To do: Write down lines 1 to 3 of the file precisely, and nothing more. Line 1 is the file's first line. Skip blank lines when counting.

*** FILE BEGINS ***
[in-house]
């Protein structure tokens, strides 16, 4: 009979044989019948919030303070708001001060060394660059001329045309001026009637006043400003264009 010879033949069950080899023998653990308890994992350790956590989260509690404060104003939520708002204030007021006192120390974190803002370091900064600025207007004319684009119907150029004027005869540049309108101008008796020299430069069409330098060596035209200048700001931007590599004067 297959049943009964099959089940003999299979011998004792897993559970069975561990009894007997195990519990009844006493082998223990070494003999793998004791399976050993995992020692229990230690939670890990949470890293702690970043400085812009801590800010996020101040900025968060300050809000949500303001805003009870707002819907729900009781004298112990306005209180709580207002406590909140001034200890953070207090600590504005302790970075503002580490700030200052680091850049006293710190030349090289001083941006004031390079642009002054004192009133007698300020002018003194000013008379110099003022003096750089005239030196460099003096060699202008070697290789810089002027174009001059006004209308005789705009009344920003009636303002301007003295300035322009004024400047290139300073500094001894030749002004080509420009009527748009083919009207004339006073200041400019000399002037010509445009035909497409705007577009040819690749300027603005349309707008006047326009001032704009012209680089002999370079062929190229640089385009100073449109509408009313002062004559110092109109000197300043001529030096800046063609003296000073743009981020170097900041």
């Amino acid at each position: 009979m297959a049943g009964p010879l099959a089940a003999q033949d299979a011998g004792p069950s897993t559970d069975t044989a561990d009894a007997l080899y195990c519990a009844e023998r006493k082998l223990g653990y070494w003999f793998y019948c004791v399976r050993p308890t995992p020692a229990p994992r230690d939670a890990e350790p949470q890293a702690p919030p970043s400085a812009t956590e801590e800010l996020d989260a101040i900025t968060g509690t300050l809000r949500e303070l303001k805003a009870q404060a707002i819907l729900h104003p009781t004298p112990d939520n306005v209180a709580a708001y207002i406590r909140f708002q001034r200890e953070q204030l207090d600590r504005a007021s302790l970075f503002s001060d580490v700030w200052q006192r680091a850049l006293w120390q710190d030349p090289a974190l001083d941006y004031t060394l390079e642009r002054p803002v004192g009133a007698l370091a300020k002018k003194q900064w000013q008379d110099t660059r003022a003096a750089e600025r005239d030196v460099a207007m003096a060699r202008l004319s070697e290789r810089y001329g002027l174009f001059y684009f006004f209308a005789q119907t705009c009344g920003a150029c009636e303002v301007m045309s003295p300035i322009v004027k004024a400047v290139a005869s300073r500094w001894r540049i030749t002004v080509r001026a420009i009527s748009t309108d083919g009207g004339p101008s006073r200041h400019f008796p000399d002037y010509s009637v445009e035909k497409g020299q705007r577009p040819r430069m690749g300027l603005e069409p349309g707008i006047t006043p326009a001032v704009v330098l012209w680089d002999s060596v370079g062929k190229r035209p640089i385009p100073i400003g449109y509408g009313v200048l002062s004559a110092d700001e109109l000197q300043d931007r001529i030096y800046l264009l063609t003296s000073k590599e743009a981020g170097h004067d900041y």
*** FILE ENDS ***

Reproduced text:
[in-house]
């Protein structure tokens, strides 16, 4: 009979044989019948919030303070708001001060060394660059001329045309001026009637006043400003264009 010879033949069950080899023998653990308890994992350790956590989260509690404060104003939520708002204030007021006192120390974190803002370091900064600025207007004319684009119907150029004027005869540049309108101008008796020299430069069409330098060596035209200048700001931007590599004067 297959049943009964099959089940003999299979011998004792897993559970069975561990009894007997195990519990009844006493082998223990070494003999793998004791399976050993995992020692229990230690939670890990949470890293702690970043400085812009801590800010996020101040900025968060300050809000949500303001805003009870707002819907729900009781004298112990306005209180709580207002406590909140001034200890953070207090600590504005302790970075503002580490700030200052680091850049006293710190030349090289001083941006004031390079642009002054004192009133007698300020002018003194000013008379110099003022003096750089005239030196460099003096060699202008070697290789810089002027174009001059006004209308005789705009009344920003009636303002301007003295300035322009004024400047290139300073500094001894030749002004080509420009009527748009083919009207004339006073200041400019000399002037010509445009035909497409705007577009040819690749300027603005349309707008006047326009001032704009012209680089002999370079062929190229640089385009100073449109509408009313002062004559110092109109000197300043001529030096800046063609003296000073743009981020170097900041």
């Amino acid at each position: 009979m297959a049943g009964p010879l099959a089940a003999q033949d299979a011998g004792p069950s897993t559970d069975t044989a561990d009894a007997l080899y195990c519990a009844e023998r006493k082998l223990g653990y070494w003999f793998y019948c004791v399976r050993p308890t995992p020692a229990p994992r230690d939670a890990e350790p949470q890293a702690p919030p970043s400085a812009t956590e801590e800010l996020d989260a101040i900025t968060g509690t300050l809000r949500e303070l303001k805003a009870q404060a707002i819907l729900h104003p009781t004298p112990d939520n306005v209180a709580a708001y207002i406590r909140f708002q001034r200890e953070q204030l207090d600590r504005a007021s302790l970075f503002s001060d580490v700030w200052q006192r680091a850049l006293w120390q710190d030349p090289a974190l001083d941006y004031t060394l390079e642009r002054p803002v004192g009133a007698l370091a300020k002018k003194q900064w000013q008379d110099t660059r003022a003096a750089e600025r005239d030196v460099a207007m003096a060699r202008l004319s070697e290789r810089y001329g002027l174009f001059y684009f006004f209308a005789q119907t705009c009344g920003a150029c009636e303002v301007m045309s003295p300035i322009v004027k004024a400047v290139a005869s300073r500094w001894r540049i030749t002004v080509r001026a420009i009527s748009t309108d083919g009207g004339p101008s006073r200041h400019f008796p000399d002037y010509s009637v445009e035909k497409g020299q705007r577009p040819r430069m690749g300027l603005e069409p349309g707008i006047t006043p326009a001032v704009v330098l012209w680089d002999s060596v370079g062929k190229r035209p640089i385009p100073i400003g449109y509408g009313v200048l002062s004559a110092d700001e109109l000197q300043d931007r001529i030096y800046l264009l063609t003296s000073k590599e743009a981020g170097h004067d900041y």